6. A. Wax, C. H. Yang, and J. A. Izatt, “Fourier-domain low-coherence interferometry for light-scattering spectroscopy,” Opt. Lett. 28(14), 1230–1232 (2003). [CrossRef] [PubMed]

]. Additional extracavity spectral broadening in highly nonlinear fibers allows for sub-micrometer (0.85μm) resolution OCT at 800 nm and sub-2-micrometer (1.4 μm) resolution at 1.13 and 1.38 μm wavelength [7

7. A. Unterhuber, B. Povazay, K. Bizheva, B. Hermann, H. Sattmann, A. Stingl, T. Le, M. Seefeld, R. Menzel, M. Preusser, H. Budka, Ch. Schubert, H. Reitsamer, P. K. Ahnelt, J. E. Morgan, A. Cowey, and W. Drexler, “Advances in broad bandwidth light sources for ultrahigh resolution optical coherence tomography,” Phys. Med. Biol. 49(7), 1235–1246 (2004). [CrossRef] [PubMed]

,8

8. K. Bizheva, B. Povazay, B. Hermann, H. Sattmann, W. Drexler, M. Mei, R. Holzwarth, T. Hoelzenbein, V. Wacheck, and H. Pehamberger, “Compact, broad-bandwidth fiber laser for sub-2-microm axial resolution optical coherence tomography in the 1300-nm wavelength region,” Opt. Lett. 28(9), 707–709 (2003). [CrossRef] [PubMed]

]. Simultaneous dual-band, ultra-high, resolution OCT imaging with an off-the-shelf all fiber integrated supercontinuum (SC) source enables OCT imaging with 1.7 μm and 3.8 μm axial resolutions, at 840 nm and 1230 nm, respectively [9

9. F. Spöler, S. Kray, P. Grychtol, B. Hermes, J. Bornemann, M. Först, and H. Kurz, “Simultaneous dual-band ultra-high resolution optical coherence tomography,” Opt. Express 15(17), 10832–10841 (2007). [CrossRef] [PubMed]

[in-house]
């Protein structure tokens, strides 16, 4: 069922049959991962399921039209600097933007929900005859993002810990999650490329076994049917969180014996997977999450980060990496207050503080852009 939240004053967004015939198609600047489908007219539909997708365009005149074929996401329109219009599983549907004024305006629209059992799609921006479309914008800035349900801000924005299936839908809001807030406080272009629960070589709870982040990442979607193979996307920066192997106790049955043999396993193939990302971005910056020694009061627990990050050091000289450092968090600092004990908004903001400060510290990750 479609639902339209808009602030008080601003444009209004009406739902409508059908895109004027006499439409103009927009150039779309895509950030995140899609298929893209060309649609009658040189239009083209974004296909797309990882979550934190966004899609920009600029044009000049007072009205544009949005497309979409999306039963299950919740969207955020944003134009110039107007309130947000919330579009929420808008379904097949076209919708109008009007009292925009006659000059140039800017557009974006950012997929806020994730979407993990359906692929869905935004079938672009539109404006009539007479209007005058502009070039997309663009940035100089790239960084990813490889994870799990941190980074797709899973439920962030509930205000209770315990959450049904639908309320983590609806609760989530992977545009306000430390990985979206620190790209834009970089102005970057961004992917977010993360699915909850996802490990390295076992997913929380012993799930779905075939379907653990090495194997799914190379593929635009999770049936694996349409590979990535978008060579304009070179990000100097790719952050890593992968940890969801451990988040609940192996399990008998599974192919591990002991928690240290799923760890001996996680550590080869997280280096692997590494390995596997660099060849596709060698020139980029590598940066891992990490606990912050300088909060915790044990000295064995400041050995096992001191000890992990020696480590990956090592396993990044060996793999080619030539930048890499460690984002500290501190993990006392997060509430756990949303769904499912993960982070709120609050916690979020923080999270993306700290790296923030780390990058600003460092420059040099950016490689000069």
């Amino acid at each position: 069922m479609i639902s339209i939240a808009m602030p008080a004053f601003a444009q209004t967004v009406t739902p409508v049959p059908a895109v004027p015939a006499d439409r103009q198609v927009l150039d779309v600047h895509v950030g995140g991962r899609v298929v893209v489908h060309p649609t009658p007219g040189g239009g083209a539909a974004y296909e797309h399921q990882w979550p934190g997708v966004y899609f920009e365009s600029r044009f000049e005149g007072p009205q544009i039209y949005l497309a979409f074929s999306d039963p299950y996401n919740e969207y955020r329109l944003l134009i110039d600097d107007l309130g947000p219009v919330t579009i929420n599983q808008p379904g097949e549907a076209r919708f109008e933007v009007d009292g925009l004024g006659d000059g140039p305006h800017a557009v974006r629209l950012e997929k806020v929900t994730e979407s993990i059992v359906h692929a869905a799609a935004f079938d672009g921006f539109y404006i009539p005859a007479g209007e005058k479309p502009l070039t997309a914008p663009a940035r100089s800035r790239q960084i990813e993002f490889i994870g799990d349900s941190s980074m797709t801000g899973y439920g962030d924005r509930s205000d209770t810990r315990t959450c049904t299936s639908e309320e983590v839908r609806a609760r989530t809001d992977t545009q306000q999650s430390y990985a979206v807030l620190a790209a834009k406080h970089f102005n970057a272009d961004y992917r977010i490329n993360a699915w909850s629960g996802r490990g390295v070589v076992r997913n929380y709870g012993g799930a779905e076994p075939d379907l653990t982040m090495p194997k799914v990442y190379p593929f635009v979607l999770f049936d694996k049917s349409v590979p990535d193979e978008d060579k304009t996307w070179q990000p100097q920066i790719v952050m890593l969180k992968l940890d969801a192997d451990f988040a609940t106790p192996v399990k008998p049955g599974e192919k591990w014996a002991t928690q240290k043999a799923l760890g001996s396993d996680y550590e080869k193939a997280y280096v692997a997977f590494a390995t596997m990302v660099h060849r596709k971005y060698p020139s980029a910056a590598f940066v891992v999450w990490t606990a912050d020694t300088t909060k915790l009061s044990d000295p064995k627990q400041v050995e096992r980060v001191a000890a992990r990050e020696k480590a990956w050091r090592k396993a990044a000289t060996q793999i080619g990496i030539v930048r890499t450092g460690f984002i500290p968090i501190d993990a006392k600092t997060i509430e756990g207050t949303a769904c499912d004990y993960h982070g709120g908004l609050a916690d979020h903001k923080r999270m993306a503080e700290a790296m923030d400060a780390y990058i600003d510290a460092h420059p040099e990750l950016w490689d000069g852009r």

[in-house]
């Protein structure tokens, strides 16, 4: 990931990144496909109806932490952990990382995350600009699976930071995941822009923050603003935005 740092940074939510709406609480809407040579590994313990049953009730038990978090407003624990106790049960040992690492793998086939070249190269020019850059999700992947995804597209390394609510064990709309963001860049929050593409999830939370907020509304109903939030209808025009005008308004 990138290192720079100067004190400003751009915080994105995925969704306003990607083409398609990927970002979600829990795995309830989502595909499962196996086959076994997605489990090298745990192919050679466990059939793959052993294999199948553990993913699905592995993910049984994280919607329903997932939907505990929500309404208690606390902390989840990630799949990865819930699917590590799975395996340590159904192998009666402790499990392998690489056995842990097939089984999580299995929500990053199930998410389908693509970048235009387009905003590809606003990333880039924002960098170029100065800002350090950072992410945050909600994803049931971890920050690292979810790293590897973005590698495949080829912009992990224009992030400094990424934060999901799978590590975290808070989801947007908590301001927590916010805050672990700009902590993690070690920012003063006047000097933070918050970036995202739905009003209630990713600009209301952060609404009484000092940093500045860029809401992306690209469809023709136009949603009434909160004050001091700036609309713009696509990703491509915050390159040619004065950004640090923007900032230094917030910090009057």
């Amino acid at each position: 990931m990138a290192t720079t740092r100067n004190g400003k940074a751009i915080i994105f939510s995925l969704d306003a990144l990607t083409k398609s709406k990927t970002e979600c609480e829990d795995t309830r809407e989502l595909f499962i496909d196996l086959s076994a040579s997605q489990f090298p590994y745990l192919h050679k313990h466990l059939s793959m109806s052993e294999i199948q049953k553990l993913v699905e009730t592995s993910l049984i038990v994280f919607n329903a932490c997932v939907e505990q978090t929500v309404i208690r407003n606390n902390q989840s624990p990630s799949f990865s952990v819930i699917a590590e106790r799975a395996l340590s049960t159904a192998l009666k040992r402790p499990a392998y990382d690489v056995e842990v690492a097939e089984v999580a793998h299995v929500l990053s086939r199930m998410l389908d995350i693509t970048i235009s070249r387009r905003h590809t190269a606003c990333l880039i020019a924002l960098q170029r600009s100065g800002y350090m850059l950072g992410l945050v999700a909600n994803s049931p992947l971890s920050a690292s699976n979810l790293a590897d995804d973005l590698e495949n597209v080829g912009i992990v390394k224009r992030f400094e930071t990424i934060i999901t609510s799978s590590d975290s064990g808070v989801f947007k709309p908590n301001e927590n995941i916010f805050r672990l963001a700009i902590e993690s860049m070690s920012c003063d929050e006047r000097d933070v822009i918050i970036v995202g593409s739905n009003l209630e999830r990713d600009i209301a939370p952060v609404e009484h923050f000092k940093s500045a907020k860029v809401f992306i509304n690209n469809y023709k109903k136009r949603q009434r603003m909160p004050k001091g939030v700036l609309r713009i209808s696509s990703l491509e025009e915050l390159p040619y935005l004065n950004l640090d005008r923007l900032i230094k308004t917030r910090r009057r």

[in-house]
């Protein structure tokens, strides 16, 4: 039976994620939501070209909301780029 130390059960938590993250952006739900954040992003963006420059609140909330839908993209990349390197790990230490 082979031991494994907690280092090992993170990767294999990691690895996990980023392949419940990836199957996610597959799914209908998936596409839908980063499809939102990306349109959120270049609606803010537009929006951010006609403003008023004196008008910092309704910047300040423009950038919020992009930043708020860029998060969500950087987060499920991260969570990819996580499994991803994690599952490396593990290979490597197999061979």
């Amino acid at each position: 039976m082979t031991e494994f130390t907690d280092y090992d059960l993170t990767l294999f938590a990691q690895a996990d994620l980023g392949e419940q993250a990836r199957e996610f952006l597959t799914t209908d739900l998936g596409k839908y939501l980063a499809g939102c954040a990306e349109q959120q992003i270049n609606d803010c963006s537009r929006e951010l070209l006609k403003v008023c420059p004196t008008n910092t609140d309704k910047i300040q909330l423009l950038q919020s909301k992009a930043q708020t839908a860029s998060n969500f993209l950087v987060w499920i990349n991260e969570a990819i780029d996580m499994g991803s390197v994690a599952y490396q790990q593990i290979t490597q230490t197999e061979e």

]. In a recent paper, the generation of ultrabroadband biphotons that span a bandwidth of ~300 nm with center wavelength λ0 = 812 nm has also been reported [10

10. M. B. Nasr, O. Minaeva, G. N. Goltsman, A. V. Sergienko, B. E. A. Saleh, and M. C. Teich, “Submicron axial resolution in an ultrabroadband two-photon interferometer using superconducting single-photon detectors,” Opt. Express 16(19), 15104–15108 (2008). [CrossRef] [PubMed]

]. Using these ultrabroadband biphotons in conjunction with semiconductor single-photon avalanche photodiodes (APDs), the narrowest axial resolution (0.85μm) was reported in quantum OCT (QOCT). However, there is a limit to the resolution improvement that can be achieved even by these state-of-the-art OCT systems. The inversely proportional, asymptotic, relationship between bandwidth and resolution implies that increasingly broader, often unattainable or unsustainable, bandwidths are required for marginal improvements in resolution. Furthermore, there is an additional penalty of either a significant increase in system complexity and cost or loss of sensitivity and power attenuation as the source bandwidth is extended.

Resolution can also be improved using numerical processing techniques. The use of deconvolution techniques on OCT images was first reported in 1997 [11

11. M. D. Kulkarni, C. W. Thomas, and J. A. Izatt, “Image enhancement in optical coherence tomography using deconvolution,” Electron. Lett. 33(16), 1365–1367 (1997). [CrossRef]